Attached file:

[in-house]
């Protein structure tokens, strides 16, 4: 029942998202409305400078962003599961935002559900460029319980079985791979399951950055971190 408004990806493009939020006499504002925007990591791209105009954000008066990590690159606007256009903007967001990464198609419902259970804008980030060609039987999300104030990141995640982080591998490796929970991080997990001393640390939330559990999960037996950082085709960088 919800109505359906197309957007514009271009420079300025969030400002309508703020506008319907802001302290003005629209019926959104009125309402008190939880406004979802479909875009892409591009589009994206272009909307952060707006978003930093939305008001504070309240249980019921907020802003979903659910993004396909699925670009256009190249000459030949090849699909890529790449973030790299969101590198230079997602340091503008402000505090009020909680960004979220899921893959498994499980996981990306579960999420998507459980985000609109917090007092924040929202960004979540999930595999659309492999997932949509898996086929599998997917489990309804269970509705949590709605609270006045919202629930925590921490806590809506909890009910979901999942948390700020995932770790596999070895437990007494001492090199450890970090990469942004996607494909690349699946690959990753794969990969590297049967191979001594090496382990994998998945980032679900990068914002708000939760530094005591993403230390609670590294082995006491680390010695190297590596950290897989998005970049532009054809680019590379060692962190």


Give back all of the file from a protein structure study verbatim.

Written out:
[in-house]
């Protein structure tokens, strides 16, 4: 029942998202409305400078962003599961935002559900460029319980079985791979399951950055971190 408004990806493009939020006499504002925007990591791209105009954000008066990590690159606007256009903007967001990464198609419902259970804008980030060609039987999300104030990141995640982080591998490796929970991080997990001393640390939330559990999960037996950082085709960088 919800109505359906197309957007514009271009420079300025969030400002309508703020506008319907802001302290003005629209019926959104009125309402008190939880406004979802479909875009892409591009589009994206272009909307952060707006978003930093939305008001504070309240249980019921907020802003979903659910993004396909699925670009256009190249000459030949090849699909890529790449973030790299969101590198230079997602340091503008402000505090009020909680960004979220899921893959498994499980996981990306579960999420998507459980985000609109917090007092924040929202960004979540999930595999659309492999997932949509898996086929599998997917489990309804269970509705949590709605609270006045919202629930925590921490806590809506909890009910979901999942948390700020995932770790596999070895437990007494001492090199450890970090990469942004996607494909690349699946690959990753794969990969590297049967191979001594090496382990994998998945980032679900990068914002708000939760530094005591993403230390609670590294082995006491680390010695190297590596950290897989998005970049532009054809680019590379060692962190």